It was 73 seconds after Space Shuttle Challenger lifted off from its launch pad 25 years ago today that the orbiter exploded, its crew of seven was lost and America's space program changed forever. Space shuttle launches at the time had almost become routine. The Challenger mission renewed interest in the program because America's first teacher in space, Christa McAuliffe, was a member of the crew.

President Reagan mourned the deaths of McAuliffe, along with Commander Dick Scobee, pilot Michael Smith and mission specialists Judith Resnik, Ronald McNair and Ellison Onizuka, as well as payload specialist Greg Jarvis. Technically, the flawed design in an O-ring on the solid rocket booster caused the explosion on that cold January morning. But a full review of NASA's manned spaceflight program found poor oversight, pressure to launch and warnings that went ignored. Each year, this week is a painful time for NASA. It was January 27th, 1967, when three astronauts were killed while testing the Apollo One capsule. On February 1st, 2003, Space Shuttle Columbia was destroyed during re-entry. The current space shuttle fleet will be retired later this year.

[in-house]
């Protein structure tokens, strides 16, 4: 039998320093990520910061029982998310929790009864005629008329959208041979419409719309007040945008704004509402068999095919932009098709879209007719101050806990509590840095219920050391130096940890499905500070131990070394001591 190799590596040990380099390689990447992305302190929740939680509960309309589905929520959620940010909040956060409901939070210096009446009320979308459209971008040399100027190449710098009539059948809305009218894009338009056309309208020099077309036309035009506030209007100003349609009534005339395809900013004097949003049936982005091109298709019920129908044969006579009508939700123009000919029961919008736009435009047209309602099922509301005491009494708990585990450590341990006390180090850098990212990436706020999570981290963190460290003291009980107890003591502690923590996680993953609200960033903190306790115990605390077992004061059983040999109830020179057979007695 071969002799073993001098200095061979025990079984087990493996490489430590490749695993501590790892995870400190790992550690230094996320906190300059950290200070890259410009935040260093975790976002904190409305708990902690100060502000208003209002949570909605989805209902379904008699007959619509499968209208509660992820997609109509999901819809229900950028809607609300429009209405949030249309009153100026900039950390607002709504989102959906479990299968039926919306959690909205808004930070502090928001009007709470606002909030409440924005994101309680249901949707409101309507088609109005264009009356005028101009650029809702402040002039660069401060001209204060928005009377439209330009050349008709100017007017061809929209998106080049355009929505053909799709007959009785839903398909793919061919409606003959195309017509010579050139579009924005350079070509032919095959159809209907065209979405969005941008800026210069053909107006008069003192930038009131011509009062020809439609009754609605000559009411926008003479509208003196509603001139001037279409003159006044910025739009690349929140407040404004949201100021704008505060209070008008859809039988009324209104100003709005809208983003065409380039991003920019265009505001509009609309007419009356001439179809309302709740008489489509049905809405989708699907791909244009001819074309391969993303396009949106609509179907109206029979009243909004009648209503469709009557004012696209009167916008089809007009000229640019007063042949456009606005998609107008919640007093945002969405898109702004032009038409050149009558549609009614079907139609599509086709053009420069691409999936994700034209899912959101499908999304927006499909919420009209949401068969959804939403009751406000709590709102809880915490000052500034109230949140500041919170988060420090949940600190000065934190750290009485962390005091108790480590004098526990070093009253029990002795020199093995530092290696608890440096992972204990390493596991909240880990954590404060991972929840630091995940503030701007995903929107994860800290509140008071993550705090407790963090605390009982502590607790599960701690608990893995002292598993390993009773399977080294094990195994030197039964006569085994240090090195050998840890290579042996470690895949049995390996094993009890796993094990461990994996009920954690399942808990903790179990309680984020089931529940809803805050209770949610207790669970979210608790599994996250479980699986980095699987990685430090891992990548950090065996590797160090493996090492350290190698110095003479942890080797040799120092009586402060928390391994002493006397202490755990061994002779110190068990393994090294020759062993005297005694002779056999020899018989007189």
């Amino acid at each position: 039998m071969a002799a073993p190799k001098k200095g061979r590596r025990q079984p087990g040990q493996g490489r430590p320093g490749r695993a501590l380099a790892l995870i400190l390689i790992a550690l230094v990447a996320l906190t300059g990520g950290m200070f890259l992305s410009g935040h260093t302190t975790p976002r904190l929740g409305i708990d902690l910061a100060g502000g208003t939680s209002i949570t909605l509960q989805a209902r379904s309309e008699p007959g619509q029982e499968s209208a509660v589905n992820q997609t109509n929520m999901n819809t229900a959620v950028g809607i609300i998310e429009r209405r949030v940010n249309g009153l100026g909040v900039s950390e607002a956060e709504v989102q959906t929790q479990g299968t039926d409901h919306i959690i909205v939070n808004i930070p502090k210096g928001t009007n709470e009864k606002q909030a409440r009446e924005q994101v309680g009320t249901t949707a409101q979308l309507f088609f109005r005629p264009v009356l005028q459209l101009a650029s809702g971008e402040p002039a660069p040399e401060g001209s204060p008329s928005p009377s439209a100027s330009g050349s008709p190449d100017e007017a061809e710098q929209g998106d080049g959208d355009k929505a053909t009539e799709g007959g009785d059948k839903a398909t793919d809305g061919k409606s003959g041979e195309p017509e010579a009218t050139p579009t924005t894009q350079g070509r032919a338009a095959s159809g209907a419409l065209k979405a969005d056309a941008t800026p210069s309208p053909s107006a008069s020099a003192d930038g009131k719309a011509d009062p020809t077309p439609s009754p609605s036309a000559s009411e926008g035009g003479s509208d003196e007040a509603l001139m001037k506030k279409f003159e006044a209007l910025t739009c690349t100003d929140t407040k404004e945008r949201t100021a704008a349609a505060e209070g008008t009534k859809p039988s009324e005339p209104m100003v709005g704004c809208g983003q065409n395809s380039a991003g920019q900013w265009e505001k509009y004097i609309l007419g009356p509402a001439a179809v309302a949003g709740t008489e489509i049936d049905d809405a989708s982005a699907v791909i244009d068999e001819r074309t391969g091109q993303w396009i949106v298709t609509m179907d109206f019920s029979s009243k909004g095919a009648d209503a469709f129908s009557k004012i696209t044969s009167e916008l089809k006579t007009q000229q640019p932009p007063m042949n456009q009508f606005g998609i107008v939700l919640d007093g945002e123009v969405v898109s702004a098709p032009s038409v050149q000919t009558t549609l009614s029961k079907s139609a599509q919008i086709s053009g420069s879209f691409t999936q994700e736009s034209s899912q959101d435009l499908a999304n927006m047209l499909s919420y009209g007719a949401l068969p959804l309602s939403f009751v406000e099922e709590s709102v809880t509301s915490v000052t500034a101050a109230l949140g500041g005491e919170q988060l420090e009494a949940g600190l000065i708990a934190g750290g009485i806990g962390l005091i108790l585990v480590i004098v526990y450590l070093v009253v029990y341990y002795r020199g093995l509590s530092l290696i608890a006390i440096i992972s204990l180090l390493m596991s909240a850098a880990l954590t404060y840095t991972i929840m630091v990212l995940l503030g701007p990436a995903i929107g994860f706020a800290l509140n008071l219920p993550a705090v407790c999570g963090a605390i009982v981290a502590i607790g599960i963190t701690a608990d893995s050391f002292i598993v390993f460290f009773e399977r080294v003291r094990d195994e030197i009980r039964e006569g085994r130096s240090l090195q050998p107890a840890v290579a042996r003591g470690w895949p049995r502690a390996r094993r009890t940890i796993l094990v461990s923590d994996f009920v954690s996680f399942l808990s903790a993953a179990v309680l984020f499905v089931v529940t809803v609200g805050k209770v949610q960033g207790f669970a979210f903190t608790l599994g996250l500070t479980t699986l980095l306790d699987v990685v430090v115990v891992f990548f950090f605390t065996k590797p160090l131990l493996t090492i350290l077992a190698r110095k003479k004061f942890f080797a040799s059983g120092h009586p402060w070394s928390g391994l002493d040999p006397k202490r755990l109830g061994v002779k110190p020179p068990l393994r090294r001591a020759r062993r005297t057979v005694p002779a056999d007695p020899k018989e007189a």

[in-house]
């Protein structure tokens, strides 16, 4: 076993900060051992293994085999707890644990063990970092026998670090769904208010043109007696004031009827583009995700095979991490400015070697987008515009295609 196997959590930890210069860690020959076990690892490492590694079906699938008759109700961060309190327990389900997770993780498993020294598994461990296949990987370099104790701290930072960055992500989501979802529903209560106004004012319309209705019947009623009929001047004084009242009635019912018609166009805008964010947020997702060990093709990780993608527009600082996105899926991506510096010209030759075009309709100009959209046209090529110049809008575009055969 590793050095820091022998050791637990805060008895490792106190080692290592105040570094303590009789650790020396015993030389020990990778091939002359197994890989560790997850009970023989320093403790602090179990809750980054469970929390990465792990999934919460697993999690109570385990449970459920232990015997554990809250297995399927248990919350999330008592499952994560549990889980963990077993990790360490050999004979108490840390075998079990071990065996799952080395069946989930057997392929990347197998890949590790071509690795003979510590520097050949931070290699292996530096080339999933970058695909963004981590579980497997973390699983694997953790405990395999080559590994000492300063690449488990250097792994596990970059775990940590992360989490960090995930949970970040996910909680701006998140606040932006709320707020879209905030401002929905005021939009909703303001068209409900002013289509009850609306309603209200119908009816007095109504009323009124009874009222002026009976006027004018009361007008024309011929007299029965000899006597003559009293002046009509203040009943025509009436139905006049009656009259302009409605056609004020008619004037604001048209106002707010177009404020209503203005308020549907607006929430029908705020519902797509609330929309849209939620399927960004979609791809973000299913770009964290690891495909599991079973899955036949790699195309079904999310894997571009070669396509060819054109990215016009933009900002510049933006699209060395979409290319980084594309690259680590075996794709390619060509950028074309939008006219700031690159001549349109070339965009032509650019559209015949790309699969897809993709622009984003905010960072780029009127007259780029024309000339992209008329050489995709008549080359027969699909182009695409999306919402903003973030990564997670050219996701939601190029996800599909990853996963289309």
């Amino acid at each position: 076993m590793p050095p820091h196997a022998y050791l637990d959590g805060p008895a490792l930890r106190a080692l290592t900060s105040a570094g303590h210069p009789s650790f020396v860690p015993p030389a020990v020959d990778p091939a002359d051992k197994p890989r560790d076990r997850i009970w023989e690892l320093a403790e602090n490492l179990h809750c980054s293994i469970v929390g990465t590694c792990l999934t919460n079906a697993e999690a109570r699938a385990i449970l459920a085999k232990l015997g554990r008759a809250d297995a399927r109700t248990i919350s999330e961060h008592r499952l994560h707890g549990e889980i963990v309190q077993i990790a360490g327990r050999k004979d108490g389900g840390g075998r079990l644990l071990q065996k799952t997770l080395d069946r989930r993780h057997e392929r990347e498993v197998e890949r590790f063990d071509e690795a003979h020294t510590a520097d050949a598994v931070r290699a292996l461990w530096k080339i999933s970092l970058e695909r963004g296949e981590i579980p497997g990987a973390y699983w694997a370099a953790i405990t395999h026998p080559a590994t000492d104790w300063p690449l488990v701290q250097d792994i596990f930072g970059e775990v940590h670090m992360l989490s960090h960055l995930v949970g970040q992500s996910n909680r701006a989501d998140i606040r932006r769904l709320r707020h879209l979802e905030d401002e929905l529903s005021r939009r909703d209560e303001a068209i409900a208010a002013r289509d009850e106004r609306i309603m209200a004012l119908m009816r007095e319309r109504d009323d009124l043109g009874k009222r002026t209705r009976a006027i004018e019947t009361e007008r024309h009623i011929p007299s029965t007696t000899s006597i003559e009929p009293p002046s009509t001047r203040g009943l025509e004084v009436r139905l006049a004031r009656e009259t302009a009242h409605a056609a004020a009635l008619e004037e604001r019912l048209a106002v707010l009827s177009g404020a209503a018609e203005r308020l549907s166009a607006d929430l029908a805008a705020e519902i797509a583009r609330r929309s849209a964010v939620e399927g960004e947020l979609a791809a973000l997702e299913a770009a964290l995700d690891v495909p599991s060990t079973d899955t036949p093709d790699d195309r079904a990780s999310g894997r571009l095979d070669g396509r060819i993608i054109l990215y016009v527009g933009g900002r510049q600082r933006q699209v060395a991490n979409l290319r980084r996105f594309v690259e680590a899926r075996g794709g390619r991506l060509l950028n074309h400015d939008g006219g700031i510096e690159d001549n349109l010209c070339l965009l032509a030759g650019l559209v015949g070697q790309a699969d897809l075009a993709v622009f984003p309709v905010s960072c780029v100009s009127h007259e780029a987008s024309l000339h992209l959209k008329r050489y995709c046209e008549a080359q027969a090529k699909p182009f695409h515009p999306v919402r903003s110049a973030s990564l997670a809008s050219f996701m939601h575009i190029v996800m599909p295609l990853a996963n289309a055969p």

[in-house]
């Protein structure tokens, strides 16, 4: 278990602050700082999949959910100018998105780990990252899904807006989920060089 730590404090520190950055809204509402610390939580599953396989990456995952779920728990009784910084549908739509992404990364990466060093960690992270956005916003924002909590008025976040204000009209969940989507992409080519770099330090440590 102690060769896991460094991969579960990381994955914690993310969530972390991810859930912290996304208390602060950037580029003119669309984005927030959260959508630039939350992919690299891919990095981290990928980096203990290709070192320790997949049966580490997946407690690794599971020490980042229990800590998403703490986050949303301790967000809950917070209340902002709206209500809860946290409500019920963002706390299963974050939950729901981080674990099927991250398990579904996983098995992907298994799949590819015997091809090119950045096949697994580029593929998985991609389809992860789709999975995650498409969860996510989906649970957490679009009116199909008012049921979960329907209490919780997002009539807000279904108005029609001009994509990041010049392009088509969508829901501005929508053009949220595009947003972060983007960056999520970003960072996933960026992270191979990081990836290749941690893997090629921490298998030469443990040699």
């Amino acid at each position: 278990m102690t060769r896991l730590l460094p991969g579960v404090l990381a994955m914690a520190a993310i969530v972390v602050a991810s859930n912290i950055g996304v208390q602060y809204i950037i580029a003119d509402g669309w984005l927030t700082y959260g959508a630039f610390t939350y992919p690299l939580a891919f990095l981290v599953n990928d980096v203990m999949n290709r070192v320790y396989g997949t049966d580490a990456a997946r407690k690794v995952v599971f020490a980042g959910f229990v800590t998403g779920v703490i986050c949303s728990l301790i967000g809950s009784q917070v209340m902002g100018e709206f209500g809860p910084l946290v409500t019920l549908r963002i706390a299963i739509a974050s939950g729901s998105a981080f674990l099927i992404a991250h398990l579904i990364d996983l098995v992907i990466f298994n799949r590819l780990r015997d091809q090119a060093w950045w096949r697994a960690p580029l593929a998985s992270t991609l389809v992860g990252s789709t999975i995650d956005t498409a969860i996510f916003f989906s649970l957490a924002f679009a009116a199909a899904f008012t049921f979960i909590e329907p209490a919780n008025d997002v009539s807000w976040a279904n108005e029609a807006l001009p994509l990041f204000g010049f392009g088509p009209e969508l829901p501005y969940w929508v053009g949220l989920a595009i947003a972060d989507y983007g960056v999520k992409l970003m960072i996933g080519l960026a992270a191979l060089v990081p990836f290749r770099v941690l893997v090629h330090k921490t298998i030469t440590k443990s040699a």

(from Metro News)